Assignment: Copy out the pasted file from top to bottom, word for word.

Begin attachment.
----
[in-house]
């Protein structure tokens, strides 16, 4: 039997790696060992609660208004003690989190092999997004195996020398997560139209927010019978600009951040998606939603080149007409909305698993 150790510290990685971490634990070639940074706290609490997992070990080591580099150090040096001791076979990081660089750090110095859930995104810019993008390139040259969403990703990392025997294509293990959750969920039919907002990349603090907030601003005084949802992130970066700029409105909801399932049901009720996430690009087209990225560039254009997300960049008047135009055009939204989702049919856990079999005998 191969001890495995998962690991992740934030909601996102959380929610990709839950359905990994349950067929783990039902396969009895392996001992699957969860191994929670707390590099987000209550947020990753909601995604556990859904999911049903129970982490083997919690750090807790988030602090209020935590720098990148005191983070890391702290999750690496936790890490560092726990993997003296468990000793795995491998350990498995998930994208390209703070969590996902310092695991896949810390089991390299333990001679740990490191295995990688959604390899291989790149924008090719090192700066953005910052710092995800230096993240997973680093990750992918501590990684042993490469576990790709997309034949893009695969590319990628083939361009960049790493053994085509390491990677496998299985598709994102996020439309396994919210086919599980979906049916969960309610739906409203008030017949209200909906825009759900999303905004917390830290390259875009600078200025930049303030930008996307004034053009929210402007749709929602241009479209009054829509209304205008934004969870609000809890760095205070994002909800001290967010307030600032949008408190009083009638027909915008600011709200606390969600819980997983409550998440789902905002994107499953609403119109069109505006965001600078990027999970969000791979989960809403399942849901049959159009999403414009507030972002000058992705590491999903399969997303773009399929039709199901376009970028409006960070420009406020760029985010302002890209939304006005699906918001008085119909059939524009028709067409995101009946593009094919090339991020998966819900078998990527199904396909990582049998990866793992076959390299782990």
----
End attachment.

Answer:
[in-house]
């Protein structure tokens, strides 16, 4: 039997790696060992609660208004003690989190092999997004195996020398997560139209927010019978600009951040998606939603080149007409909305698993 150790510290990685971490634990070639940074706290609490997992070990080591580099150090040096001791076979990081660089750090110095859930995104810019993008390139040259969403990703990392025997294509293990959750969920039919907002990349603090907030601003005084949802992130970066700029409105909801399932049901009720996430690009087209990225560039254009997300960049008047135009055009939204989702049919856990079999005998 191969001890495995998962690991992740934030909601996102959380929610990709839950359905990994349950067929783990039902396969009895392996001992699957969860191994929670707390590099987000209550947020990753909601995604556990859904999911049903129970982490083997919690750090807790988030602090209020935590720098990148005191983070890391702290999750690496936790890490560092726990993997003296468990000793795995491998350990498995998930994208390209703070969590996902310092695991896949810390089991390299333990001679740990490191295995990688959604390899291989790149924008090719090192700066953005910052710092995800230096993240997973680093990750992918501590990684042993490469576990790709997309034949893009695969590319990628083939361009960049790493053994085509390491990677496998299985598709994102996020439309396994919210086919599980979906049916969960309610739906409203008030017949209200909906825009759900999303905004917390830290390259875009600078200025930049303030930008996307004034053009929210402007749709929602241009479209009054829509209304205008934004969870609000809890760095205070994002909800001290967010307030600032949008408190009083009638027909915008600011709200606390969600819980997983409550998440789902905002994107499953609403119109069109505006965001600078990027999970969000791979989960809403399942849901049959159009999403414009507030972002000058992705590491999903399969997303773009399929039709199901376009970028409006960070420009406020760029985010302002890209939304006005699906918001008085119909059939524009028709067409995101009946593009094919090339991020998966819900078998990527199904396909990582049998990866793992076959390299782990």